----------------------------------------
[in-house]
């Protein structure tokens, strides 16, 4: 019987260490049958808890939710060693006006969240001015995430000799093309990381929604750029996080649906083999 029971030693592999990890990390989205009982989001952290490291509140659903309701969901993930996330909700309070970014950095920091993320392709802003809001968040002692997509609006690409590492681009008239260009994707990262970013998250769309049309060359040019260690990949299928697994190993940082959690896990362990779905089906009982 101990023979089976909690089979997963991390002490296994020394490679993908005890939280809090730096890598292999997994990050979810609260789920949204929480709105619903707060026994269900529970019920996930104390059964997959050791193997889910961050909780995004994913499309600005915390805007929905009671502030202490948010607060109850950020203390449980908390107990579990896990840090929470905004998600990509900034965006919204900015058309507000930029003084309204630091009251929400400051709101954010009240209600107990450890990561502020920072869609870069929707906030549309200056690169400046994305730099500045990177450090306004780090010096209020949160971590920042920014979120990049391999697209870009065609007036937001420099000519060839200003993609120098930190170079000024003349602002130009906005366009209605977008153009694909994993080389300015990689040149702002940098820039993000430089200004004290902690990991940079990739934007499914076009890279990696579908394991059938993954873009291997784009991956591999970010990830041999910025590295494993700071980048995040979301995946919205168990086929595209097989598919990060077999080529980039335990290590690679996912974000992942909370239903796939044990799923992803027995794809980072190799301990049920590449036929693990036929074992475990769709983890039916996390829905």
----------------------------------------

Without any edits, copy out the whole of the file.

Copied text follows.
[in-house]
């Protein structure tokens, strides 16, 4: 019987260490049958808890939710060693006006969240001015995430000799093309990381929604750029996080649906083999 029971030693592999990890990390989205009982989001952290490291509140659903309701969901993930996330909700309070970014950095920091993320392709802003809001968040002692997509609006690409590492681009008239260009994707990262970013998250769309049309060359040019260690990949299928697994190993940082959690896990362990779905089906009982 101990023979089976909690089979997963991390002490296994020394490679993908005890939280809090730096890598292999997994990050979810609260789920949204929480709105619903707060026994269900529970019920996930104390059964997959050791193997889910961050909780995004994913499309600005915390805007929905009671502030202490948010607060109850950020203390449980908390107990579990896990840090929470905004998600990509900034965006919204900015058309507000930029003084309204630091009251929400400051709101954010009240209600107990450890990561502020920072869609870069929707906030549309200056690169400046994305730099500045990177450090306004780090010096209020949160971590920042920014979120990049391999697209870009065609007036937001420099000519060839200003993609120098930190170079000024003349602002130009906005366009209605977008153009694909994993080389300015990689040149702002940098820039993000430089200004004290902690990991940079990739934007499914076009890279990696579908394991059938993954873009291997784009991956591999970010990830041999910025590295494993700071980048995040979301995946919205168990086929595209097989598919990060077999080529980039335990290590690679996912974000992942909370239903796939044990799923992803027995794809980072190799301990049920590449036929693990036929074992475990769709983890039916996390829905």